How did this health care system add a personal touch?


An excerpt from The Power of Moments: Why Certain Experiences Have Extraordinary Impact. Reprinted by permission of Simon & Schuster, Inc.

Defining moments shape our lives, but we don’t have to wait for them to happen. We can be the authors of them. What if a teacher could design a lesson that students were still reflecting on years later? What if a manager knew exactly how to turn an employee’s moment of failure into a moment of growth? What if you had a better sense of how to create lasting memories for your kids?

In this book, we have two goals: First, we want to examine defining moments and identify the traits they have in common. What, specifically, makes a particular experience memorable and meaningful? Our research shows that defining moments share a set of common elements.

Second, we want to show you how you can create defining moments by making use of those elements. Why would you want to create them? To enrich your life. To connect with others. To make memories. To improve the experience of customers or patients or employees.

Our lives are measured in moments, and defining moments are the ones that endure in our memories.


In 1998, Sonia Rhodes left the hospital with her recovering father, who had spent eight days there being treated for severe gastric bleeding. She felt profoundly grateful to the doctors and nurses who had saved his life. Yet, she was unsettled by the experience he’d received as a patient.

He shared his cramped room with a stranger. Hospital staffers cycled in and out of the room often without saying who they were. “Is that a doctor? Nurse? Foodservice staffer? Person who changes the linens? You had no idea,” she said. They rarely introduced themselves — and it was rarer still for them to explain what they were doing.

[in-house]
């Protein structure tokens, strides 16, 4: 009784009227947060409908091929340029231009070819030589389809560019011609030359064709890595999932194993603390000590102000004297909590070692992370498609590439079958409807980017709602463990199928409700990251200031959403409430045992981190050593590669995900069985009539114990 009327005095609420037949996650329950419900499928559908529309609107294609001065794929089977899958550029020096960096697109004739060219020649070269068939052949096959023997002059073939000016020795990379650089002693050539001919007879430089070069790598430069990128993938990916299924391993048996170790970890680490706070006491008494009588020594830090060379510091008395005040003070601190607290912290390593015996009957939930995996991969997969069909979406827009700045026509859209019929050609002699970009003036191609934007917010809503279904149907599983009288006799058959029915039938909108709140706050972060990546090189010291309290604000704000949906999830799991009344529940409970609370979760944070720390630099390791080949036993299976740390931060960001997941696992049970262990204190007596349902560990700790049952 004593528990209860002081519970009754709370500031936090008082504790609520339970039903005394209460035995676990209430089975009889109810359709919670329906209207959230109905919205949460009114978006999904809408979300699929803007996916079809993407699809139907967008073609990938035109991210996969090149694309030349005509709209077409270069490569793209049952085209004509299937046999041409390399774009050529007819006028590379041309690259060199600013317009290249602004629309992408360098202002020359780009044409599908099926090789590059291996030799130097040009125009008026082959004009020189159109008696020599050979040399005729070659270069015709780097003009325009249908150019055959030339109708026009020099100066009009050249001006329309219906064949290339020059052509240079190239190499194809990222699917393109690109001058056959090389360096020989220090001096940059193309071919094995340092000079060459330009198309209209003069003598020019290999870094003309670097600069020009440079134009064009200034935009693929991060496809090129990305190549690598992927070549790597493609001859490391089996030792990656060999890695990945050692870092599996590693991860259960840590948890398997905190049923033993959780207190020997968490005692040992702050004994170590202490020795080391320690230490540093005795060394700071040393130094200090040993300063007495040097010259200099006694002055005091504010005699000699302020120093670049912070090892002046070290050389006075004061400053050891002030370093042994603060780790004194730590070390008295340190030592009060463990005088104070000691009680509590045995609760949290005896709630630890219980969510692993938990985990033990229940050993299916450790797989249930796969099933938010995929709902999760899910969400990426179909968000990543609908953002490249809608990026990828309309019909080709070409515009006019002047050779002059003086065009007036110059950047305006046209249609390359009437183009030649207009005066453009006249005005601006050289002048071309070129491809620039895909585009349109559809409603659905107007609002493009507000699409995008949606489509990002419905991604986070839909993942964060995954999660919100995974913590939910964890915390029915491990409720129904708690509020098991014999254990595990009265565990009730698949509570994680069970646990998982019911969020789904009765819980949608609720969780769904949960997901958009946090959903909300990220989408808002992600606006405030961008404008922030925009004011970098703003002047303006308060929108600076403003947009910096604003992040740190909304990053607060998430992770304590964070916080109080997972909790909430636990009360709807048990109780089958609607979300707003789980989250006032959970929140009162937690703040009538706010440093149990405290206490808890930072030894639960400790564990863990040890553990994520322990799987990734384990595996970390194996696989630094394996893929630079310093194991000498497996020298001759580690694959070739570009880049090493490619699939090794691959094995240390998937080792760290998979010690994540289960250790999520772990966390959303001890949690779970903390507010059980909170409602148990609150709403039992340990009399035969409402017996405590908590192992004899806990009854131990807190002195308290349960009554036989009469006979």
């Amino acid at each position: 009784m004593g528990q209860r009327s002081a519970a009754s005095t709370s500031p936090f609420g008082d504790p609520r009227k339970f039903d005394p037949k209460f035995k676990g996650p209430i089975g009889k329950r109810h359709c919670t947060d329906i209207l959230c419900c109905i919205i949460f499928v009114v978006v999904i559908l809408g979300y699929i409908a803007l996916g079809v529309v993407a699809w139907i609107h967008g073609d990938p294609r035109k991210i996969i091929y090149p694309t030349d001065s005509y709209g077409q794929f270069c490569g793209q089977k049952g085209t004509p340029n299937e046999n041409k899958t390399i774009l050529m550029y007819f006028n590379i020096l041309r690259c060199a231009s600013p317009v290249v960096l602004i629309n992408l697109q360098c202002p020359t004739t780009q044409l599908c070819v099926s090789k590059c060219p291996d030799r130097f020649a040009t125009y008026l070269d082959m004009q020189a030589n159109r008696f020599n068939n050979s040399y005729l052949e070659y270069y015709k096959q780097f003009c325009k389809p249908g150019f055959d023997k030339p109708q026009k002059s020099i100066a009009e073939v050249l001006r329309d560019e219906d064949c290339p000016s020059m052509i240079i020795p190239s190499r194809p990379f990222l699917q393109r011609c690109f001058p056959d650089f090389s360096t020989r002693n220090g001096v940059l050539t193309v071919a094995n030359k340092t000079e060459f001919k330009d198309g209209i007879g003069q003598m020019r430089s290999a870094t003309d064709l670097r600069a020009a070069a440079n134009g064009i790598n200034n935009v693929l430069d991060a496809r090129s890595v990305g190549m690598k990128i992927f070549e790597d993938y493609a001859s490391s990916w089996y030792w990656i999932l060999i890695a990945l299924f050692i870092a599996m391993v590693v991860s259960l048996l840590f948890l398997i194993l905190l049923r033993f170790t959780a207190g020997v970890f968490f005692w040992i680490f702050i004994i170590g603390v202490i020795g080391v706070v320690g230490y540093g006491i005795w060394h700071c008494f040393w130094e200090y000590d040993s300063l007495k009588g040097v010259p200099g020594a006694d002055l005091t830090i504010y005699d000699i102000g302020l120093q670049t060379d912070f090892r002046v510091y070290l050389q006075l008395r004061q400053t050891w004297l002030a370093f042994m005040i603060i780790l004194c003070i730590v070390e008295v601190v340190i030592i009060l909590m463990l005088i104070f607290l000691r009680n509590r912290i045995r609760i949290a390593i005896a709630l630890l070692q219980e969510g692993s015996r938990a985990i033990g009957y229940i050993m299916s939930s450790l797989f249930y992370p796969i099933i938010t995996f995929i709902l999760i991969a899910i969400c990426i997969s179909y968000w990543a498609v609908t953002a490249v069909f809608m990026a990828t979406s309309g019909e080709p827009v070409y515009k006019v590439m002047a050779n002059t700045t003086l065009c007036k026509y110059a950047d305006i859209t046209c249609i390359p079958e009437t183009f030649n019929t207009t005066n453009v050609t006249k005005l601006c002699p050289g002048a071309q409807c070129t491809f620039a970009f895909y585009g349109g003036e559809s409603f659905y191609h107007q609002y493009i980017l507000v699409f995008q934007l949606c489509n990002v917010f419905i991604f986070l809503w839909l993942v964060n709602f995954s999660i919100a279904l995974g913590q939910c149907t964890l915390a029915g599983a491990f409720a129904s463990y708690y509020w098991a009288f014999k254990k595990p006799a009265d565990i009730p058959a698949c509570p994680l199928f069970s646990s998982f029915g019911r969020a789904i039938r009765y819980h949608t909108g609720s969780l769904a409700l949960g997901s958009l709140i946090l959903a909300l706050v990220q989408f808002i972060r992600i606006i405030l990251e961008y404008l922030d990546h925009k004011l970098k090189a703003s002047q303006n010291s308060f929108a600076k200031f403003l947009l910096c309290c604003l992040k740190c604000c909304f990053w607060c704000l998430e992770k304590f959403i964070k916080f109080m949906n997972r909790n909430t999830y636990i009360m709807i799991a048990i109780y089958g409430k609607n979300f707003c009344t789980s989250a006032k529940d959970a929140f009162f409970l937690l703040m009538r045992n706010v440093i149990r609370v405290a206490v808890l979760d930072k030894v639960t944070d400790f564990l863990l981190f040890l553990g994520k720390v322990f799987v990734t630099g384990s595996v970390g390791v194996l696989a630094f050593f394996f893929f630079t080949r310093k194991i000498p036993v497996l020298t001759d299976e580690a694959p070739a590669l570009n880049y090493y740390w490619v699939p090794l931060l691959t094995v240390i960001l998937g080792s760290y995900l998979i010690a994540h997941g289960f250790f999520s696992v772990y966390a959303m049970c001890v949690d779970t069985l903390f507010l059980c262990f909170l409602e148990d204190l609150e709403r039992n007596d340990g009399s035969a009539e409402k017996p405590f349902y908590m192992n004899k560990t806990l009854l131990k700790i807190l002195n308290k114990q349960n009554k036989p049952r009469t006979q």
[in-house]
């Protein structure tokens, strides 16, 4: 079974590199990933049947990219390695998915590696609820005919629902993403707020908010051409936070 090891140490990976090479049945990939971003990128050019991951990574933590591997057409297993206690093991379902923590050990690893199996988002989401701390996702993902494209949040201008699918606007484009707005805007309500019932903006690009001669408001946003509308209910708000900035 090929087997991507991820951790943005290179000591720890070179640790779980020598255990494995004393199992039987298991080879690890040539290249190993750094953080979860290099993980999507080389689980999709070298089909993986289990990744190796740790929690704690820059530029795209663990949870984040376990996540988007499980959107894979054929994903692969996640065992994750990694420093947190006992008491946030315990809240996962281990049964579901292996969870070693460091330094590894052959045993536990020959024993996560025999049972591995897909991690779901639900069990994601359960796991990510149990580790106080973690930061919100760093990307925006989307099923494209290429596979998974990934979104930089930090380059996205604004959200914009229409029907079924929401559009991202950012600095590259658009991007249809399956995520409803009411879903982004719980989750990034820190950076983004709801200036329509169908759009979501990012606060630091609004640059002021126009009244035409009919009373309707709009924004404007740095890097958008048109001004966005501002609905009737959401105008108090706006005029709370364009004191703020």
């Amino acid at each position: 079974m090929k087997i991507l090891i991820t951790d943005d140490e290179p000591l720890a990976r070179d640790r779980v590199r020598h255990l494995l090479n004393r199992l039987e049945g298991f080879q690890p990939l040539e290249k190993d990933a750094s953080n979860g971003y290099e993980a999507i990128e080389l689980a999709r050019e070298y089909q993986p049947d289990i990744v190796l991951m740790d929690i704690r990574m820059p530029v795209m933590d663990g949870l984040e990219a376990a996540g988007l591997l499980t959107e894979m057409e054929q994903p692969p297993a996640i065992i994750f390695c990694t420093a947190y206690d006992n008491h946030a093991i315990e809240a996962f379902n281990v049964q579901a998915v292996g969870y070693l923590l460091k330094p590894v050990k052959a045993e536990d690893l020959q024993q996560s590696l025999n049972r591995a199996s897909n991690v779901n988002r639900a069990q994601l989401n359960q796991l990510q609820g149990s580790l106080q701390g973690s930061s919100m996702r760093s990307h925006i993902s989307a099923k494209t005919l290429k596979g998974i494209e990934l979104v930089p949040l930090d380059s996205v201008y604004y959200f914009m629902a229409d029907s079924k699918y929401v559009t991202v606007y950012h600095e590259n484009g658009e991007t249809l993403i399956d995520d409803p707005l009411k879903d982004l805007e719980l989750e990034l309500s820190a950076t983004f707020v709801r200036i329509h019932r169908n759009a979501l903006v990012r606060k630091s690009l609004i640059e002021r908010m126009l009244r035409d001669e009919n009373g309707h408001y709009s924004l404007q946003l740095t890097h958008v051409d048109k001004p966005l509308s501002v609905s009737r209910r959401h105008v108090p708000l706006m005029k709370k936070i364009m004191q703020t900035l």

In the midst of his recovery, her father suffered a fall that could have been prevented. A staffer had asked him to stand up even though he was woozy from receiving eight units of blood. Rhodes originally wanted to be by her dad’s side to comfort him. Instead, she was forced to be his protector: “I felt like as a family member, I was there to guard him from all the people who were coming in. ‘Who are you? What’s in your hand?’ ”

Most interactions with the hospital caregivers seemed to lack a basic human warmth. “They treated my dad like he was this feeble old person … I wanted to tell them, ‘He’s a physicist and runs a company that makes satellites!’”

The experience had a profound impact on Rhodes, and not just because she was the daughter of a patient. She was also an executive at Sharp HealthCare, the system that managed the hospital where her father was treated. Advertisements for Sharp raved about the quality of care that patients could expect. In fact, the phone number on the ads — the one patients would call to inquire about treatment —was manned by her own team. After her father’s experience, she wondered: At Sharp, are we really who we say we are?

She became an aggressive advocate for improving the patient experience — not the medical treatment, which was top-notch, but the service experience. She knew, she said, that fixing it would “define my career for the rest of my life.”

For a year, she struggled to get attention for her ideas. Eventually, she had a critical meeting with Sharp’s CEO, Michael Murphy. Although Murphy had spent most of his career on the financial side of the business, he had an instinct that Rhodes was right, and he committed himself to transforming Sharp. Murphy challenged his team to learn everything they could about how to deliver world-class service.